SCI Specifications: Chapter 3 - The Graphics subsystem

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General stuff

The graphics in SCI are generated using four resource types:

  • Pic resources for background pictures
  • View resources for images
  • Font resources for drawing text
  • Cursor resources for displaying the mouse pointer

Those resources are drawn on three distinct maps:

  • The visual map, used for displaying the actual pictures the player sees
  • The priority map, which keeps information about how the depth of the screen
  • The control map, which contains special information

SCI Ports

Lars Skovlund

Version 1.0, 6. July 1999

Note that the observations made in this document are generally based on SCI version 0.000.572 (the one that comes with LSL3), but should be valid even for SCI01 and SCI1, as well. I know already about some differences in the port system from SCI0 to SCI1, but I feel we should have an interpreter running for SCI0 before dealing with SCI1.

This article discusses a key data structure in SCI graphics handling; this data structure is called a port, and it is involved in most graphics-related operations. The port is basically a graphics state record, storing things like pen color, current font, cursor position etc. Each port also has an origin and a size. The actual port data structure has remained absolutely unchanged from SCI0 up to the latest versions of SCI1.

The port can be viewed as a rectangle in which things are drawn. Every drawing operation (even KDrawPic) is executed relative to the origin coordinates of the current port (depending on the kernel function, other parameters in the port structure are used as well), such that coordinate (0, 0) in the "picture window" (such a thing really exists in SCI!) is not the top of the screen, but rather the leftmost point underneath the menu bar. The coordinate set (0,0) is called the local coordinates, and its physical position on the screen, (0, 10), is called the global coordinates. Kernel calls exist to ease conversion between the two coordinate systems, but they are, it appears, meant for event handlers to use, and not generally usable (I think they take a pointer to an Event object as a parameter).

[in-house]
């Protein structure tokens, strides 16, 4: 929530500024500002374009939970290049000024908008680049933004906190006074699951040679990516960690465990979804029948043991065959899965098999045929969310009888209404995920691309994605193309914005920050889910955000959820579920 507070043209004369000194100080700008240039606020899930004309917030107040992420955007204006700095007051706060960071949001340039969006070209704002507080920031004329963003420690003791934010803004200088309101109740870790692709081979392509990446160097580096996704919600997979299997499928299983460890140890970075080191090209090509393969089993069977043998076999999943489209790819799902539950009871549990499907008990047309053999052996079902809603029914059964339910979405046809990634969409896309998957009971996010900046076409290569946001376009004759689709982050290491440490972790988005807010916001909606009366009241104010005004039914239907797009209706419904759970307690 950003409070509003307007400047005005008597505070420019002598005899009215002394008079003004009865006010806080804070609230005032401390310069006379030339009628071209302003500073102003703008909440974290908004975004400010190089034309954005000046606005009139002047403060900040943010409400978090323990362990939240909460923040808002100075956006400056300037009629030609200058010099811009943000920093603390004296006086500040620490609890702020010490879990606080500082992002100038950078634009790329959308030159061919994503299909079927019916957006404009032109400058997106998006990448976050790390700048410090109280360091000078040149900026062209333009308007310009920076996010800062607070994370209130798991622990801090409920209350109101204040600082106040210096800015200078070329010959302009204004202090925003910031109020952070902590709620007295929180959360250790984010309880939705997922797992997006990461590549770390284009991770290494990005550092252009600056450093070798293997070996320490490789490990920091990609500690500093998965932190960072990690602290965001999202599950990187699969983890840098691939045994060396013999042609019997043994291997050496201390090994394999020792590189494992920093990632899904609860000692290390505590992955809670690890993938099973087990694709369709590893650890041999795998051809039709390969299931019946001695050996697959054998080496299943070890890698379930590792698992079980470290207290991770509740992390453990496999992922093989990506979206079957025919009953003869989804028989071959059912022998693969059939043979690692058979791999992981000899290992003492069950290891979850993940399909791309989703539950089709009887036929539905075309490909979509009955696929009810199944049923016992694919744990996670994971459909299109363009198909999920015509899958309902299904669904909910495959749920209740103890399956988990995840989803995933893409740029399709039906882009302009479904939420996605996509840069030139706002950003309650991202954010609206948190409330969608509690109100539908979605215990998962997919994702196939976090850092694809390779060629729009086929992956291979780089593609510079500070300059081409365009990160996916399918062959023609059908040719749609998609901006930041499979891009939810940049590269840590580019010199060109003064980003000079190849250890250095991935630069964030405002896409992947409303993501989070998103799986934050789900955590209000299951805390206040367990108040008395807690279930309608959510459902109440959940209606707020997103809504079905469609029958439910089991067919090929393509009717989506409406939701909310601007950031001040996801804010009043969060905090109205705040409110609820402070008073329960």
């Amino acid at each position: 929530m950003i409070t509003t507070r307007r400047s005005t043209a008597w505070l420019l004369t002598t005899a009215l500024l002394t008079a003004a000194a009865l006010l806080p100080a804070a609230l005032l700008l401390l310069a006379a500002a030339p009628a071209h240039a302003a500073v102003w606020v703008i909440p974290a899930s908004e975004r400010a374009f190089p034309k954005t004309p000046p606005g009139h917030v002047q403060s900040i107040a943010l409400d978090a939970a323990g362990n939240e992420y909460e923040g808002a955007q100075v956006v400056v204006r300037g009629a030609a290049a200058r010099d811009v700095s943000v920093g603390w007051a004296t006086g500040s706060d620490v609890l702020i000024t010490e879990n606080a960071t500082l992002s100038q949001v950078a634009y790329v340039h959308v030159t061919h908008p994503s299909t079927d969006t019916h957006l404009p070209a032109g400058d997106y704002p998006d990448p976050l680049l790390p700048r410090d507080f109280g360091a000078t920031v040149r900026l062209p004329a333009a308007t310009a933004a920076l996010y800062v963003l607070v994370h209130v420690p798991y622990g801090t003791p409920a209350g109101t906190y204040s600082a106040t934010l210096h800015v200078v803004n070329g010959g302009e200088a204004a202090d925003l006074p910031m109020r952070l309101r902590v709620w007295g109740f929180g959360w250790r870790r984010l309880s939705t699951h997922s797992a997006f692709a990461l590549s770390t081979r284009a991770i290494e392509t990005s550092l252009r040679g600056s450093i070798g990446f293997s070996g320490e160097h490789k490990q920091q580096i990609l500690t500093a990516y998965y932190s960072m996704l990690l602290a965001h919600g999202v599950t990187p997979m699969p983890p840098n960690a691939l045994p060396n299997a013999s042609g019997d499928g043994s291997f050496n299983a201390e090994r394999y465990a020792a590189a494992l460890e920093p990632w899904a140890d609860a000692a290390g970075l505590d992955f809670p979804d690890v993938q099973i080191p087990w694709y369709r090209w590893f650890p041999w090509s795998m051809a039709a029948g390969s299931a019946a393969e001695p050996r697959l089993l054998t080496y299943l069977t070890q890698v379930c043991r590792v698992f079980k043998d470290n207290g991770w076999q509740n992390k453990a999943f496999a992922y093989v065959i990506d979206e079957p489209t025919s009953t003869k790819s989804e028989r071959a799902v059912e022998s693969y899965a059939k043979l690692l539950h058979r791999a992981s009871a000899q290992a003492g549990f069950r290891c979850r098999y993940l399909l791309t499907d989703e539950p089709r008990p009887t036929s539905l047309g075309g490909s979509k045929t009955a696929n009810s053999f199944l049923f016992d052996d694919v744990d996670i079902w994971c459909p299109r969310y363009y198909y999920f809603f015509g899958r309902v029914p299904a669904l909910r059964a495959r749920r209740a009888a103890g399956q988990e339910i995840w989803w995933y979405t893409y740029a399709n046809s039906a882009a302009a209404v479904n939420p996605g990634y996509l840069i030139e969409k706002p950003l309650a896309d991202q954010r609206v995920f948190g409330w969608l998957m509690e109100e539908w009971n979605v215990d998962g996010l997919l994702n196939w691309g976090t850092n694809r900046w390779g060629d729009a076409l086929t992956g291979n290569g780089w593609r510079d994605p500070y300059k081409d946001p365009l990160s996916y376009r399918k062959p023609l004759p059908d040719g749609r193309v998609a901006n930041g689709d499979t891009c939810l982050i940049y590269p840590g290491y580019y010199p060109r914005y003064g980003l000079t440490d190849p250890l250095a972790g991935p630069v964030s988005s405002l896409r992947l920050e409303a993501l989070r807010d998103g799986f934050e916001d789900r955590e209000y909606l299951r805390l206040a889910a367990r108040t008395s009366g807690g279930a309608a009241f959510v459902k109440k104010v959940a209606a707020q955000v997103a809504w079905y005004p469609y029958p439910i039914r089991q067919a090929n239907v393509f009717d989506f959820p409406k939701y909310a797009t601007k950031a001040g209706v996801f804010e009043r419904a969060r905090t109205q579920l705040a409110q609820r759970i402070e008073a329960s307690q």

At least three ports are created and managed automatically by the SCI interpreter. These are the "window manager" port, the menu port, and the picture port (which is actually a window, see later). The latter two should be fairly easy to understand. The menu bar is drawn in the menu port, and the current room is drawn in the picture port. What may be less obvious is that the window manager port is an "invisible" port, on which the window backgrounds are drawn, although the windows have a port themselves. If you are familiar with Windows™ programming, the term "client rectangle" may ring a bell here - SCI draws the window backgrounds, using values in the window manager port, while the window's own port controls what is drawn inside it. The window manager port covers the same bounding rectangle as the picture window, but it is transparent so it doesn't mess up the graphics.

I feel compelled to mention windows for a bit here, not in depth - they are the subject of a later article - but just to mention that the structure used to manage windows is just an extension of the port structure. Whenever an SCI system call needs a pointer to a port structure, a pointer to a window structure will do. This implicates that the SysWindow class (which implements windows) has no "port" property. Instead, its "window" property points to the extended port/window structure which can safely be passed to KSetPort. Not surprisingly, many of KNewWindow's arguments end up in the port part of the window structure.